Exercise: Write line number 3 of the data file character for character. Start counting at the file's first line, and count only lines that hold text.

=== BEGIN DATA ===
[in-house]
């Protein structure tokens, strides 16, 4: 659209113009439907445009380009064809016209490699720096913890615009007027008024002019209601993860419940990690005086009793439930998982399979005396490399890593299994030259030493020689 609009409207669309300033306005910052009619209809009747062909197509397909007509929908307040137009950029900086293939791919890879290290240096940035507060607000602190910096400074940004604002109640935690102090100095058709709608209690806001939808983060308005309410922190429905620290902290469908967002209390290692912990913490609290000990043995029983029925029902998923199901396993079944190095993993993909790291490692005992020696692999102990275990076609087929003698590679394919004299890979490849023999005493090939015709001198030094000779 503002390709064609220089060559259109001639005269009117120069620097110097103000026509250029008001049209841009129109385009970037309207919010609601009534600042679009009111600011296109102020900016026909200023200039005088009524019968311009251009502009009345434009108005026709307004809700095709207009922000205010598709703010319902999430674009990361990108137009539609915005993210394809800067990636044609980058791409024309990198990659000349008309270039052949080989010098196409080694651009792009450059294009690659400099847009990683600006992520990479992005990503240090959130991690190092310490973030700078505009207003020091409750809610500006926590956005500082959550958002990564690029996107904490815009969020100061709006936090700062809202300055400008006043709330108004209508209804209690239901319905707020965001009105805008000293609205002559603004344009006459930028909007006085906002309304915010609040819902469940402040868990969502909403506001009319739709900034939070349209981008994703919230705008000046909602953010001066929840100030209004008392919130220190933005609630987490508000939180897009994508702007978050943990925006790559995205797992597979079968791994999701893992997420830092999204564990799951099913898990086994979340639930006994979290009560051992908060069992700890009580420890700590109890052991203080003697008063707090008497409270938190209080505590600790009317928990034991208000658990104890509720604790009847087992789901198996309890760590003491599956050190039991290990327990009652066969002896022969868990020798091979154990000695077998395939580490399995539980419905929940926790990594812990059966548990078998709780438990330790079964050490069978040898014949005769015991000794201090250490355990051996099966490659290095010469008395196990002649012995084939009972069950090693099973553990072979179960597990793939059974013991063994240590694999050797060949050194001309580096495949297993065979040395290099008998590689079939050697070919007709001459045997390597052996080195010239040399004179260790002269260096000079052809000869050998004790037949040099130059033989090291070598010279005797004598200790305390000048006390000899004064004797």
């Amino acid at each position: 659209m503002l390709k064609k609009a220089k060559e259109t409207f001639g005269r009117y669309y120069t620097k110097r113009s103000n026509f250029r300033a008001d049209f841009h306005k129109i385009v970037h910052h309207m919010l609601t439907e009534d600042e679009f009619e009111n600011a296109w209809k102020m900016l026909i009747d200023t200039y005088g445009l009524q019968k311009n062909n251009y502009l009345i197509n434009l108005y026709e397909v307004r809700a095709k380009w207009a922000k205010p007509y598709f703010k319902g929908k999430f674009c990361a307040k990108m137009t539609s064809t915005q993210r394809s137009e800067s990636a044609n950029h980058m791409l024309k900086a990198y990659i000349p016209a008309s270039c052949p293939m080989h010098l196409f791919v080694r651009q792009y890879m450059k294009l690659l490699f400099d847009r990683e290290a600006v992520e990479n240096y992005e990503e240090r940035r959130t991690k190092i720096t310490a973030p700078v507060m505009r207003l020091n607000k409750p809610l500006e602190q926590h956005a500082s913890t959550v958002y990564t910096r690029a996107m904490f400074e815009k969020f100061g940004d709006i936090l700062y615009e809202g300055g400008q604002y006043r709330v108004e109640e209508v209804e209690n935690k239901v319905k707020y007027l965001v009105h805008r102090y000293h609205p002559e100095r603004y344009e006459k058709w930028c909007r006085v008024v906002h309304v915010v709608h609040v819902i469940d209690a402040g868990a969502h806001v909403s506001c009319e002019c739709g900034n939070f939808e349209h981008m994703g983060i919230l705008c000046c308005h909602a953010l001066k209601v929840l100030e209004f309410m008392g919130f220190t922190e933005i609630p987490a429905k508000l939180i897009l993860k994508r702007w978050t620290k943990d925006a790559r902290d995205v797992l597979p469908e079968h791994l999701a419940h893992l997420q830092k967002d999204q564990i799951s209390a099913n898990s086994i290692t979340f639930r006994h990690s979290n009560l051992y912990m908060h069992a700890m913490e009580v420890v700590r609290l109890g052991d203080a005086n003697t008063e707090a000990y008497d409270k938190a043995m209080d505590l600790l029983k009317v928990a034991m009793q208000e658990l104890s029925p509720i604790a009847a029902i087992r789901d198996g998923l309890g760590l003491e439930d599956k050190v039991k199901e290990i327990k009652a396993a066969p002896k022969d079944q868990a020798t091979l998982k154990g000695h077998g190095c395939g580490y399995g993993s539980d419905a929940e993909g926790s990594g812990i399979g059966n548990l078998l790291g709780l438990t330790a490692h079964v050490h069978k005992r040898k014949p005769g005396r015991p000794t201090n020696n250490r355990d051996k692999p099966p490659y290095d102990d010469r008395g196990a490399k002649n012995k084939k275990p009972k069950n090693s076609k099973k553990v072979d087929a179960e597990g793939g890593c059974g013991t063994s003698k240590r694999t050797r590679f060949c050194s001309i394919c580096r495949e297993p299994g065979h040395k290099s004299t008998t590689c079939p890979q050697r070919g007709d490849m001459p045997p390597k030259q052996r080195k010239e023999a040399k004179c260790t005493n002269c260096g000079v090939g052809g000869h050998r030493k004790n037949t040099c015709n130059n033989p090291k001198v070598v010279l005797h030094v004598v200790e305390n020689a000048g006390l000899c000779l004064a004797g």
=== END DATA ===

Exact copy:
């Amino acid at each position: 659209m503002l390709k064609k609009a220089k060559e259109t409207f001639g005269r009117y669309y120069t620097k110097r113009s103000n026509f250029r300033a008001d049209f841009h306005k129109i385009v970037h910052h309207m919010l609601t439907e009534d600042e679009f009619e009111n600011a296109w209809k102020m900016l026909i009747d200023t200039y005088g445009l009524q019968k311009n062909n251009y502009l009345i197509n434009l108005y026709e397909v307004r809700a095709k380009w207009a922000k205010p007509y598709f703010k319902g929908k999430f674009c990361a307040k990108m137009t539609s064809t915005q993210r394809s137009e800067s990636a044609n950029h980058m791409l024309k900086a990198y990659i000349p016209a008309s270039c052949p293939m080989h010098l196409f791919v080694r651009q792009y890879m450059k294009l690659l490699f400099d847009r990683e290290a600006v992520e990479n240096y992005e990503e240090r940035r959130t991690k190092i720096t310490a973030p700078v507060m505009r207003l020091n607000k409750p809610l500006e602190q926590h956005a500082s913890t959550v958002y990564t910096r690029a996107m904490f400074e815009k969020f100061g940004d709006i936090l700062y615009e809202g300055g400008q604002y006043r709330v108004e109640e209508v209804e209690n935690k239901v319905k707020y007027l965001v009105h805008r102090y000293h609205p002559e100095r603004y344009e006459k058709w930028c909007r006085v008024v906002h309304v915010v709608h609040v819902i469940d209690a402040g868990a969502h806001v909403s506001c009319e002019c739709g900034n939070f939808e349209h981008m994703g983060i919230l705008c000046c308005h909602a953010l001066k209601v929840l100030e209004f309410m008392g919130f220190t922190e933005i609630p987490a429905k508000l939180i897009l993860k994508r702007w978050t620290k943990d925006a790559r902290d995205v797992l597979p469908e079968h791994l999701a419940h893992l997420q830092k967002d999204q564990i799951s209390a099913n898990s086994i290692t979340f639930r006994h990690s979290n009560l051992y912990m908060h069992a700890m913490e009580v420890v700590r609290l109890g052991d203080a005086n003697t008063e707090a000990y008497d409270k938190a043995m209080d505590l600790l029983k009317v928990a034991m009793q208000e658990l104890s029925p509720i604790a009847a029902i087992r789901d198996g998923l309890g760590l003491e439930d599956k050190v039991k199901e290990i327990k009652a396993a066969p002896k022969d079944q868990a020798t091979l998982k154990g000695h077998g190095c395939g580490y399995g993993s539980d419905a929940e993909g926790s990594g812990i399979g059966n548990l078998l790291g709780l438990t330790a490692h079964v050490h069978k005992r040898k014949p005769g005396r015991p000794t201090n020696n250490r355990d051996k692999p099966p490659y290095d102990d010469r008395g196990a490399k002649n012995k084939k275990p009972k069950n090693s076609k099973k553990v072979d087929a179960e597990g793939g890593c059974g013991t063994s003698k240590r694999t050797r590679f060949c050194s001309i394919c580096r495949e297993p299994g065979h040395k290099s004299t008998t590689c079939p890979q050697r070919g007709d490849m001459p045997p390597k030259q052996r080195k010239e023999a040399k004179c260790t005493n002269c260096g000079v090939g052809g000869h050998r030493k004790n037949t040099c015709n130059n033989p090291k001198v070598v010279l005797h030094v004598v200790e305390n020689a000048g006390l000899c000779l004064a004797g």